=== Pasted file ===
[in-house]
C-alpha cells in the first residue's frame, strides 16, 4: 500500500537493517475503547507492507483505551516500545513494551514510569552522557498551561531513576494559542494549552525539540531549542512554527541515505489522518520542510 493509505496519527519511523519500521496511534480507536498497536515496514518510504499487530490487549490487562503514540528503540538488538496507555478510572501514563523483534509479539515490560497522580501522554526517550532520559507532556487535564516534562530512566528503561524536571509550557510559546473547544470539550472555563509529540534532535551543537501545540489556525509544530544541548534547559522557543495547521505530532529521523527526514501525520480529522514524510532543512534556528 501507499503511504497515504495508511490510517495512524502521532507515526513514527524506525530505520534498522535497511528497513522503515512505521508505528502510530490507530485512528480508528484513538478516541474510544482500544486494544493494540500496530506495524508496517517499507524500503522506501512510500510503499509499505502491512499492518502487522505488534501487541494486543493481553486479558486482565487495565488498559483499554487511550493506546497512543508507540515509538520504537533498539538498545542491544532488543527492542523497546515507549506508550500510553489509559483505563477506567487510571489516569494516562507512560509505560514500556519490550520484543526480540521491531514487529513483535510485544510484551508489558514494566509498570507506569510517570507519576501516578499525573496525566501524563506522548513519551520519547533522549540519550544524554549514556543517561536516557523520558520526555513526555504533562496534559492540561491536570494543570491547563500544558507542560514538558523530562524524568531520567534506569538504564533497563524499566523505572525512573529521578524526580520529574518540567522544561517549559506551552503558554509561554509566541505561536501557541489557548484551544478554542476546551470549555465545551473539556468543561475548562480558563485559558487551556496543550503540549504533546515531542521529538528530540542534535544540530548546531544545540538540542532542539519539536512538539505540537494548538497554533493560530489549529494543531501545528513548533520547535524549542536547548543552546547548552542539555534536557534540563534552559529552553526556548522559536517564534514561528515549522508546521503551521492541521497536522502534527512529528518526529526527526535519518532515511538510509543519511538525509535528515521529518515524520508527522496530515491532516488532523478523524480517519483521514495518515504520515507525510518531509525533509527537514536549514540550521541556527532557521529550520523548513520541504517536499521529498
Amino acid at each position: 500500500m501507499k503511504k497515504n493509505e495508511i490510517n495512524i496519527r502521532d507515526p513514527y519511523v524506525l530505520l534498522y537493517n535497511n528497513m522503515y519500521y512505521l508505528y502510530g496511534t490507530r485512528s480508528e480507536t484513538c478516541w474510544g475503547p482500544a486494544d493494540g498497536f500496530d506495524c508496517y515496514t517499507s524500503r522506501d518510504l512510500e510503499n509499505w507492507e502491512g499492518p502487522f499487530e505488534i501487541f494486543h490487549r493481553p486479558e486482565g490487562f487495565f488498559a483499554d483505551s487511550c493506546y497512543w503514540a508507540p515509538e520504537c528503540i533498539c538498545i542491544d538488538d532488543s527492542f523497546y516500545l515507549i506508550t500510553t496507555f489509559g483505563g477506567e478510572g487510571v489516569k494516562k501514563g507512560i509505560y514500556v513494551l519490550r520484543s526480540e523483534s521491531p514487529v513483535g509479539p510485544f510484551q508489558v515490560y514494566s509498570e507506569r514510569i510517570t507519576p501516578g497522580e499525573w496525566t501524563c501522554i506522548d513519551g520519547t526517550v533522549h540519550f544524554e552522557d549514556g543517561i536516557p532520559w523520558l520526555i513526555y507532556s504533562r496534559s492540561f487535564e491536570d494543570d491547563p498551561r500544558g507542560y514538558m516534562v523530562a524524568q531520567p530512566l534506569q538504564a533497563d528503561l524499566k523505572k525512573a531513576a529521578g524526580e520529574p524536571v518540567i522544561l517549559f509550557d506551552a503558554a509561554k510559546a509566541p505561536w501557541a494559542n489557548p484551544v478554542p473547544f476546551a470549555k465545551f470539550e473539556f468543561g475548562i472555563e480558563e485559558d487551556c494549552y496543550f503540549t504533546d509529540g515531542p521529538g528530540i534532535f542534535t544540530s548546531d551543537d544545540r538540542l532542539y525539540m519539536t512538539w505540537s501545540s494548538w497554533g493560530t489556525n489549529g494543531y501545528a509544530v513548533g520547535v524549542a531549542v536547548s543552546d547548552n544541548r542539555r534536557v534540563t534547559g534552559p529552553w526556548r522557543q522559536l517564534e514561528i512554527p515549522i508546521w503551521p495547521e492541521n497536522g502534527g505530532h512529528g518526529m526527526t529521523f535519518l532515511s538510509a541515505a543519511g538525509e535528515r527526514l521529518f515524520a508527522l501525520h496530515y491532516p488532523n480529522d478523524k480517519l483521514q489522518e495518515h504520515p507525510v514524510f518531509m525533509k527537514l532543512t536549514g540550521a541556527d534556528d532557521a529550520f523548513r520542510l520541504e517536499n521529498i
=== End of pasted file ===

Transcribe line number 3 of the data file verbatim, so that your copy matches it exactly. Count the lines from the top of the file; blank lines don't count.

Amino acid at each position: 500500500m501507499k503511504k497515504n493509505e495508511i490510517n495512524i496519527r502521532d507515526p513514527y519511523v524506525l530505520l534498522y537493517n535497511n528497513m522503515y519500521y512505521l508505528y502510530g496511534t490507530r485512528s480508528e480507536t484513538c478516541w474510544g475503547p482500544a486494544d493494540g498497536f500496530d506495524c508496517y515496514t517499507s524500503r522506501d518510504l512510500e510503499n509499505w507492507e502491512g499492518p502487522f499487530e505488534i501487541f494486543h490487549r493481553p486479558e486482565g490487562f487495565f488498559a483499554d483505551s487511550c493506546y497512543w503514540a508507540p515509538e520504537c528503540i533498539c538498545i542491544d538488538d532488543s527492542f523497546y516500545l515507549i506508550t500510553t496507555f489509559g483505563g477506567e478510572g487510571v489516569k494516562k501514563g507512560i509505560y514500556v513494551l519490550r520484543s526480540e523483534s521491531p514487529v513483535g509479539p510485544f510484551q508489558v515490560y514494566s509498570e507506569r514510569i510517570t507519576p501516578g497522580e499525573w496525566t501524563c501522554i506522548d513519551g520519547t526517550v533522549h540519550f544524554e552522557d549514556g543517561i536516557p532520559w523520558l520526555i513526555y507532556s504533562r496534559s492540561f487535564e491536570d494543570d491547563p498551561r500544558g507542560y514538558m516534562v523530562a524524568q531520567p530512566l534506569q538504564a533497563d528503561l524499566k523505572k525512573a531513576a529521578g524526580e520529574p524536571v518540567i522544561l517549559f509550557d506551552a503558554a509561554k510559546a509566541p505561536w501557541a494559542n489557548p484551544v478554542p473547544f476546551a470549555k465545551f470539550e473539556f468543561g475548562i472555563e480558563e485559558d487551556c494549552y496543550f503540549t504533546d509529540g515531542p521529538g528530540i534532535f542534535t544540530s548546531d551543537d544545540r538540542l532542539y525539540m519539536t512538539w505540537s501545540s494548538w497554533g493560530t489556525n489549529g494543531y501545528a509544530v513548533g520547535v524549542a531549542v536547548s543552546d547548552n544541548r542539555r534536557v534540563t534547559g534552559p529552553w526556548r522557543q522559536l517564534e514561528i512554527p515549522i508546521w503551521p495547521e492541521n497536522g502534527g505530532h512529528g518526529m526527526t529521523f535519518l532515511s538510509a541515505a543519511g538525509e535528515r527526514l521529518f515524520a508527522l501525520h496530515y491532516p488532523n480529522d478523524k480517519l483521514q489522518e495518515h504520515p507525510v514524510f518531509m525533509k527537514l532543512t536549514g540550521a541556527d534556528d532557521a529550520f523548513r520542510l520541504e517536499n521529498i